House Democrats reveal wide-ranging ‘Medicare-for-all’ bill

House Democrats revealed their highly anticipated “Medicare-for-all” legislation on Wednesday, to insure every American through Medicare by 2021. The legislation proposes to change the U.S. healthcare system into a single-payer program, an idea largely rejected by groups in the health industry.The bill, introduced by Democratic Rep. Pramila Jayapal, has more than 100 co-sponsors as the push for universal health care intensifies in Congress ahead of next year’s election.Home mortgage
Protect your biggest investment

Get personalized home insurance quotes by answering a few quick
ZIP Code Hongshan, HB Location-Icon Created with Sketch.
Your information is kept secure
What brings you to Bankrate?

364925BF-22D7-405E-BBD3-A35489D76575 Created with sketchtool. Looking for a cheaper policyBuying/renting a new houseJust browsing Is this a new home purchase? Yes No Square Footage

364925BF-22D7-405E-BBD3-A35489D76575 Created with sketchtool. <1,0001,000-2,4992,500-4,9995,000+ Find matches QUICK FACTS 47D79854-EFBD-4BA8-9B92-D5A7629F8F80 $382/year average savings through Bankrate Two-thirds fraction 2 out of 3 homes are uninsured Home insurance contract 1 out of every 20 insured homes makes a claim each year Circle with checkmark 100% of homes need insurance before getting a mortgage “We stand here today because it’s time to transform our health care system in America,” Jayapal said in a tweet. “It’s time to ensure that healthcare is a right, and not a privilege.”What the legislation is proposingThe new Medicare bill is largely based on Bernie Sanders’ original 2016 proposal of Medicare-for-all. Under the new legislation, age thresholds, copays, premiums and deductibles would be eliminated. The plan would cover prescription drugs, vision, dental, mental health, substance abuse and maternal care.The bill did not include an estimated cost for the expanded proposal, but Jayapal has suggested pulling the money from the country’s wealthiest or imposing a higher corporate-tax rate to cover the costs.Private insurance would still be available to consumers, many of whom receive the coverage under their employers; however, it would be limited to supplementing benefits not provided by the government in the new program.The debate over managing health care costs in America is ongoing. The 2017 Supplemental Poverty Measure found medical expenses were the largest contributor to increasing the number of Americans living in poverty, classifying an additional 10.9 million Americans as poor. Older Americans, those over 65, are the hardest hit by the growing cost of health care expenses.“No one should have to skip a doctor’s visit because health care costs are too high, avoid treatment because prescriptions are too costly, or go bankrupt because they had life-saving medical care,” said Rep. Mark Takano in a tweet endorsing the new bill.The new Medicare-for-all proposal is “unlikely” to gain the support of any Republicans in the House or Senate, as reported by Reuters.The Partnership for America’s Health Care Future, a large coalition comprised of doctors, clinicians, community hospitals, health insurance providers and biopharmaceutical companies, has launched a campaign in rebuttal to the proposal. The group says the new bill would ultimately hurt Americans.“Medicare-for-all would force every American off their existing coverage, put an end to the choice and control Americans currently have over their plans and treatments, fundamentally change Medicare as we know it, and subject patients to longer wait times and a lower quality of care,” the organization wrote in a statement on its website. “We can all agree that more should be done to improve access to quality, affordable care – but this costly, disruptive one-size-fits-all proposal is the wrong path forward.”The National Republican Congressional Committee (NRCC), a political committee dedicating to increasing the Republican majority in the House, described the bill as the House Democrats’ “latest socialist idea.”“Medicare-for-all will eliminate private insurance, make trips to the DMV look like a Caribbean vacation and cost taxpayers trillions,” NRCC spokesman Michael McAdams said in a statement on the organization’s website. “Good luck to the vulnerable House Democrats who will be forced to defend this $32 trillion boondoggle.”The large backing of the bill comes as a major win to the progressive wing of the Democratic party. Though it remains unclear if House Speaker Nancy Pelosi will call for a vote on the legislation, it’s expected to lead to broader discussions of how to tackle the increasing costs and accessibility challenges in the health care industry.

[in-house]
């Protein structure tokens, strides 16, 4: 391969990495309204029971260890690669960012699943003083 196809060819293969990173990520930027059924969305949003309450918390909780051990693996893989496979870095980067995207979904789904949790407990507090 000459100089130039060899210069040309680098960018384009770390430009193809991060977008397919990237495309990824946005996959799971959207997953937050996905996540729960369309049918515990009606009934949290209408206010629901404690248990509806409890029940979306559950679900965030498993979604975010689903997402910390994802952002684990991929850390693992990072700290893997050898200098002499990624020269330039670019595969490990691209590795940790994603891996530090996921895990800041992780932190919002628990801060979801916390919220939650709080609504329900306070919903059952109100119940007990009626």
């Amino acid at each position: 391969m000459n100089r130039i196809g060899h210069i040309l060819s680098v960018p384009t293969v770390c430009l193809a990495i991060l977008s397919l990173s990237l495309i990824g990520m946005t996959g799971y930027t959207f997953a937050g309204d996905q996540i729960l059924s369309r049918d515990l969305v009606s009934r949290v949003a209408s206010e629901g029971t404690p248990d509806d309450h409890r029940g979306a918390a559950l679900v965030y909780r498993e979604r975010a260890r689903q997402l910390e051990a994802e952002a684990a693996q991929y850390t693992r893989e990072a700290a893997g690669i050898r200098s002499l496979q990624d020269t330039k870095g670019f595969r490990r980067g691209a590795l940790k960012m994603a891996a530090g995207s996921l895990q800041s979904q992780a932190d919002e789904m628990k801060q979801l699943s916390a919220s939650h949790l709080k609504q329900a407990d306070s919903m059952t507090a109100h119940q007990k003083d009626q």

Comments are closed, but trackbacks and pingbacks are open.